Film Review: ‘Red Dawn’


They say the night is darkest just before the dawn. After ten minutes of the latest 1980s remake to hit UK cinemas, Dan Bradley’s Red Dawn (2012), you’ll have wished for perpetual and eternal twilight. Sat on the shelf for the last few years, it’s not hard to see why MGM kept this there for so long. It’s a terrible mess of a movie, and one which may somehow beat Movie 43 (2013) to the crown of worst of the year (so far). On paper, there’s a decent enough premise here, as a group of resolute teenagers – led by brothers Jed and Matt (Chris Hemsworth and Josh Peck) – witness their American town invaded by North Korean soldiers.

Spurred on my Jed’s army credentials, the gun-toting teens set out to seek justice for their fallen/captive kinsmen, as well as their father – brutally murdered at the hands of the invading army. Sadly, nothing even vaguely resembling excitement or tension is evident here. Red Dawn is horribly dull throughout, with no pace or vigour to its action, no purpose to its story, and no investment in its characters. Even its outlandish premise requires such suspension of disbelief that it borders on the ridiculous, like an action-adventure directed by the goofy Farrelly brothers. Bradley tries his darnedest to make a lasting impression, seeking some sense of shock and awe with shaky cameras and suitably loud set-pieces. But rather than making the film better, he only succeeds in condemning his turgid rehash.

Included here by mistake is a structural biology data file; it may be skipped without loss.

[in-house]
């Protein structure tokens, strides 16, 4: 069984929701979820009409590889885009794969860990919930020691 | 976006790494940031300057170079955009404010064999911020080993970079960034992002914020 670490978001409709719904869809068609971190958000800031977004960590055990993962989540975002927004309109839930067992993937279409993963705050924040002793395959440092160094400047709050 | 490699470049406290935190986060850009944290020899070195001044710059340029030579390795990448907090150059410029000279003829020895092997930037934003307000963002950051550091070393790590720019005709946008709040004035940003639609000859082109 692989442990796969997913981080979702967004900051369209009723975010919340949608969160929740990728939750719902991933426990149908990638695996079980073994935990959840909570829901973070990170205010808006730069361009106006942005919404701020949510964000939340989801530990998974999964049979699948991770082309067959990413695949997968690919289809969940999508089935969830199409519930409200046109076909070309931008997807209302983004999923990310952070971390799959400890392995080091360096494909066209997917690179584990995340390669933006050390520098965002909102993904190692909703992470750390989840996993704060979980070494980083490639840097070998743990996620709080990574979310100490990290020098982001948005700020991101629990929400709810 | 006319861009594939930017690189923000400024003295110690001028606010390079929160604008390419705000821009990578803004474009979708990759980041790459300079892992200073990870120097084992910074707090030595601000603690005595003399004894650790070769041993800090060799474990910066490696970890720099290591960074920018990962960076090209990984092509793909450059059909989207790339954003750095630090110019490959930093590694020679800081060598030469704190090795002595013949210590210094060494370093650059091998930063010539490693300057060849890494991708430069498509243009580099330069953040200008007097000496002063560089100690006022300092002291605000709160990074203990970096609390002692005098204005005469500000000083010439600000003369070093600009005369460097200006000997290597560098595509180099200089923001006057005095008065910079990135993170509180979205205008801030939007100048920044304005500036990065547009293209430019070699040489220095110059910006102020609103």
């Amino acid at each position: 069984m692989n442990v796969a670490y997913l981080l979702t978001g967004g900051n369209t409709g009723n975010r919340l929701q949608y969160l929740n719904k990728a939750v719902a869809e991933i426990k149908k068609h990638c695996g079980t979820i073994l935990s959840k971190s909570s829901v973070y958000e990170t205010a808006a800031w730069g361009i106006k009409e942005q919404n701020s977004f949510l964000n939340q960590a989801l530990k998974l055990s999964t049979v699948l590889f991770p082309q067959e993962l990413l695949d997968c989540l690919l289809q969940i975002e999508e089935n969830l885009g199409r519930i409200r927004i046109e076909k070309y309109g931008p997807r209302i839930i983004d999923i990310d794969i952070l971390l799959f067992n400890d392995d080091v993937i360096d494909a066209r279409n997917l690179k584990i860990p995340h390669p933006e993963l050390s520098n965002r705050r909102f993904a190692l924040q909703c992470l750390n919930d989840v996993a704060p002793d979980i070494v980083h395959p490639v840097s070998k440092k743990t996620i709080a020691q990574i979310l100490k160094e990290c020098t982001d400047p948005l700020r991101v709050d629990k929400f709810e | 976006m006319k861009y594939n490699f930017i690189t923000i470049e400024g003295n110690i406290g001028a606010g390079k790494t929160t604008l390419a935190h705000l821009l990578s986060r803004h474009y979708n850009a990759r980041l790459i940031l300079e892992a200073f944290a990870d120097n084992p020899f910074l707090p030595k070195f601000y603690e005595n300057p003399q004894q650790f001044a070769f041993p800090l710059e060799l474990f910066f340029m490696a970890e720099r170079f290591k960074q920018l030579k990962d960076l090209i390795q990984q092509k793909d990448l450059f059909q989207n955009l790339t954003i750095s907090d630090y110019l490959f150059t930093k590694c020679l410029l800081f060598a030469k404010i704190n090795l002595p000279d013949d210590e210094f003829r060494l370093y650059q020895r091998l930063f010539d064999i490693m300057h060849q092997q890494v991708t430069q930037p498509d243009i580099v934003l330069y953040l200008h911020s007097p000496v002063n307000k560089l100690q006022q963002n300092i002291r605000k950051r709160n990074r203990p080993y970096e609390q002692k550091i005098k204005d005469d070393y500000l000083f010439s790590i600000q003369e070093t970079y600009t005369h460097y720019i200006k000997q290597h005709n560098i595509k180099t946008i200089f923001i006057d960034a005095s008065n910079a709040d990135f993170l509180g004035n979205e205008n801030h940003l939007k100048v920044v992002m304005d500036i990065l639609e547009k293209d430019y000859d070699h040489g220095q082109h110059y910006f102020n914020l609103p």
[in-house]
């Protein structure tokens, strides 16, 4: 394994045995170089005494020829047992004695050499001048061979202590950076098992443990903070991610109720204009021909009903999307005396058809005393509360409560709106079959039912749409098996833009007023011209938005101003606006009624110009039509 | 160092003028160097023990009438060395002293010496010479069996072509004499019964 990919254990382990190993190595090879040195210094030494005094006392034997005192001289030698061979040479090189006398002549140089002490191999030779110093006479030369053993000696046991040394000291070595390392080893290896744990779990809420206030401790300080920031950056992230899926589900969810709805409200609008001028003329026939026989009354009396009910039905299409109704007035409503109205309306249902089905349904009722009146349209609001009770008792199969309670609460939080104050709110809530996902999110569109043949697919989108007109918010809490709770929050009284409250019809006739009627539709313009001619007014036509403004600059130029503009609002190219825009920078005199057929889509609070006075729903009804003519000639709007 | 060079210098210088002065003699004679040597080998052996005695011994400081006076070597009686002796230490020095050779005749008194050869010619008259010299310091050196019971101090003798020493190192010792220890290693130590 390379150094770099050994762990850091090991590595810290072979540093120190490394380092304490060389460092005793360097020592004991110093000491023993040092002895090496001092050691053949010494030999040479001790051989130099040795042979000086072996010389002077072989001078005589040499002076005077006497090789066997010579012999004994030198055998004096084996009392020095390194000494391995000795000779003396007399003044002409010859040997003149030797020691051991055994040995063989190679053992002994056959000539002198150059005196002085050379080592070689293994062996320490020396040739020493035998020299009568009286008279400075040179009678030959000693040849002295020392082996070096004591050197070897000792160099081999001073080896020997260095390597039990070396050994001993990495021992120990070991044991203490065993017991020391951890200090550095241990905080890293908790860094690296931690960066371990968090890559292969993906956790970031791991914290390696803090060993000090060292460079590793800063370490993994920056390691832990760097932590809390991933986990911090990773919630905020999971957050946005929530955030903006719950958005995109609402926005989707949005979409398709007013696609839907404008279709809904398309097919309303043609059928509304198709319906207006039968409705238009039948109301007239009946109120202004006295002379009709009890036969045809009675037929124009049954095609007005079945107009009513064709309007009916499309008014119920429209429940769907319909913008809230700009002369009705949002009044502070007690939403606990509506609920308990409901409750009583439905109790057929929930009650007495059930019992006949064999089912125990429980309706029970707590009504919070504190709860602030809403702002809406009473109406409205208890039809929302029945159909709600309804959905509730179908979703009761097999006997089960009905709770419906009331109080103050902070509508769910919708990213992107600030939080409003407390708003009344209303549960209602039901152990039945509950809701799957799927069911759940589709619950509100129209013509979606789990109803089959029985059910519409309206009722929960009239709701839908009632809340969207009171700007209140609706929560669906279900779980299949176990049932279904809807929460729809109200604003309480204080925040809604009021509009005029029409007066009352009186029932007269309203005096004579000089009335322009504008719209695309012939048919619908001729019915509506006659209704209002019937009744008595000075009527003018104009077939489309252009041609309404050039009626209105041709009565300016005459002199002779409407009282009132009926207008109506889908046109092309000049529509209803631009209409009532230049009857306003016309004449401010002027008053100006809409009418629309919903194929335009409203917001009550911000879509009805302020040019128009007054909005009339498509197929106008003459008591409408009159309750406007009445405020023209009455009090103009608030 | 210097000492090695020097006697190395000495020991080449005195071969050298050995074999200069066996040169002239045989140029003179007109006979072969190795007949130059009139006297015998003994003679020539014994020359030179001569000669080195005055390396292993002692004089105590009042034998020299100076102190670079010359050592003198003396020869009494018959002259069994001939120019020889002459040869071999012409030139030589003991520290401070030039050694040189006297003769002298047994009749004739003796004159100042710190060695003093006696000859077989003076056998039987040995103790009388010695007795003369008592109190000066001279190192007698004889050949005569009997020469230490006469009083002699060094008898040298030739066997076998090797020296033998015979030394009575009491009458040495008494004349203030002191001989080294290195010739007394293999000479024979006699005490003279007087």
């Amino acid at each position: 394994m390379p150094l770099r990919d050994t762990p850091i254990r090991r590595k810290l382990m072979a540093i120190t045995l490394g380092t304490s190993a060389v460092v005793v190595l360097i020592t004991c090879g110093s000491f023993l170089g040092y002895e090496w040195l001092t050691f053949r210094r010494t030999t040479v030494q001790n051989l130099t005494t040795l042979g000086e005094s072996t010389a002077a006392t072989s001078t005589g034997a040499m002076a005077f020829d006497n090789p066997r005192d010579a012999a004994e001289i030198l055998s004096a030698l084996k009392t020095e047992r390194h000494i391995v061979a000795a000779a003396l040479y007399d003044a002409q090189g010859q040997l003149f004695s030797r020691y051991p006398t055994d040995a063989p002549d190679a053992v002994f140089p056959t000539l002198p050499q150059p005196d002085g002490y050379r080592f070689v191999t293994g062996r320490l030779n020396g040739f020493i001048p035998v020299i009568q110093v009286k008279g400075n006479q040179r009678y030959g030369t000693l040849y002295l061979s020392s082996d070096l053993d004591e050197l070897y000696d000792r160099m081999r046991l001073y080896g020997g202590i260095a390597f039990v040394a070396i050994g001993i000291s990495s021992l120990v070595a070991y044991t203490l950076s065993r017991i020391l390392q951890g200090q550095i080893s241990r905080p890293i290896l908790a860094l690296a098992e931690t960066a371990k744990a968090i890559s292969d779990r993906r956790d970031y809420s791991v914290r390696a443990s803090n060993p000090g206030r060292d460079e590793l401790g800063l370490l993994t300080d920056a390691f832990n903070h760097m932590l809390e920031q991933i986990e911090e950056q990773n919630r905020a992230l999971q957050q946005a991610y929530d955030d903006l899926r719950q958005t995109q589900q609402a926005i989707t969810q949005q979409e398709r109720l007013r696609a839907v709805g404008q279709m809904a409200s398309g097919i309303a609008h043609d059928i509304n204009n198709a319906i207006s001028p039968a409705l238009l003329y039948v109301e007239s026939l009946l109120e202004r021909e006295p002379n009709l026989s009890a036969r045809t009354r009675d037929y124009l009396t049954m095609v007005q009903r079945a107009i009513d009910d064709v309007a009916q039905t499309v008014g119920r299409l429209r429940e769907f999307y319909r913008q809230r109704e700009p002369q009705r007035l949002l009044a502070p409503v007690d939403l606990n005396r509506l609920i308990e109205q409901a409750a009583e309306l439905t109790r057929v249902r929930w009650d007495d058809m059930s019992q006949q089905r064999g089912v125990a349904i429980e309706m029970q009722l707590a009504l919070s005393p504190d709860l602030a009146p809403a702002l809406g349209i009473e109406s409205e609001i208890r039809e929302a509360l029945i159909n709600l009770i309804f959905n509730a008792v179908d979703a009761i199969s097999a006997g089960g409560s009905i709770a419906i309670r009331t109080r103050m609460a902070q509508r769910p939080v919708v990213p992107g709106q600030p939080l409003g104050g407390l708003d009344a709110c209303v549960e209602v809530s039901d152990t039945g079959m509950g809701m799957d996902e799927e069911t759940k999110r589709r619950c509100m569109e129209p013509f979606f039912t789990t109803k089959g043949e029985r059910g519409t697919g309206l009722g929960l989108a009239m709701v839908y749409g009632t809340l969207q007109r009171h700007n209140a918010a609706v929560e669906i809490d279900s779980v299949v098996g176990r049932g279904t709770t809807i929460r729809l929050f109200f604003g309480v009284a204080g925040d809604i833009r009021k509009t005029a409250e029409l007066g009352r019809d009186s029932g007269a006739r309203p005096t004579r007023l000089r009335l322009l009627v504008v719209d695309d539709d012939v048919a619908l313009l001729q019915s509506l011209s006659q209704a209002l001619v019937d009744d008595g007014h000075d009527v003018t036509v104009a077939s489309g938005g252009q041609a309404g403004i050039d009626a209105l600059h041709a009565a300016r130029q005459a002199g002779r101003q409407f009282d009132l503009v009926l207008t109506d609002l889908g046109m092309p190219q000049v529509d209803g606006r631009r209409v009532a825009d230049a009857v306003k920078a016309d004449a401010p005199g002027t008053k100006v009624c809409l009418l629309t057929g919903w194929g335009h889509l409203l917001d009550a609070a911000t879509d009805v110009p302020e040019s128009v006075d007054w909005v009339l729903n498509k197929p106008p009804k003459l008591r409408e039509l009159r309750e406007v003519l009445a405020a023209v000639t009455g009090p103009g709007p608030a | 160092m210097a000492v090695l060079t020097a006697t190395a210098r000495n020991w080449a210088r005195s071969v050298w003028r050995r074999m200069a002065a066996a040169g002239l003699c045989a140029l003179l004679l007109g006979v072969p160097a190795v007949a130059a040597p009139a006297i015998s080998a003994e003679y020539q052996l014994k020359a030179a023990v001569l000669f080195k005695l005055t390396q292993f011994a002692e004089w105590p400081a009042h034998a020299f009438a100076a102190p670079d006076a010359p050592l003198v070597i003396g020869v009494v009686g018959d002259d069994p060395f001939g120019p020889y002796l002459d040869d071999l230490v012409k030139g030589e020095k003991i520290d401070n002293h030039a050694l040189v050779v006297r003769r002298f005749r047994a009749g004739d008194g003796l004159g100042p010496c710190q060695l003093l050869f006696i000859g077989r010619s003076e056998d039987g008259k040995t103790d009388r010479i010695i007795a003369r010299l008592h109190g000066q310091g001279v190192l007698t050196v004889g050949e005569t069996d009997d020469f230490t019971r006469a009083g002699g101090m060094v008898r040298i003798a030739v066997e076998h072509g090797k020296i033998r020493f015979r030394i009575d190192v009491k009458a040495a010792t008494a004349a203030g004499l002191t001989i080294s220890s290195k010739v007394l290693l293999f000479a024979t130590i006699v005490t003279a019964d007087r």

Occasional thunder god Hemsworth tries his best to save the film from complete ineptitude, but even the mighty Thor is bound to take a few wrong steps. At the very least, his charisma and star power do lend some weight to his scenes, even if Peck tries his hardest to make him look just as god-awful as he ultimately is. Even the inclusion of Watchmen’s Jeffrey Dean Morgan does little to change the abhorrence of proceedings – he too, it appears, is powerless to redeem the film’s gargantuan failings. It’s always hard to take apart a movie that has such a likeable leading man at its core, especially if he’s proved himself competent (at the very least) on several recent, noteworthy occasions. It’s almost tragic then, that Bradley’s Red Dawn reveals itself to be yet another unwatchable misfire in a long line of poorly-conceived, poorly-made cult movie remakes.

Scott Davis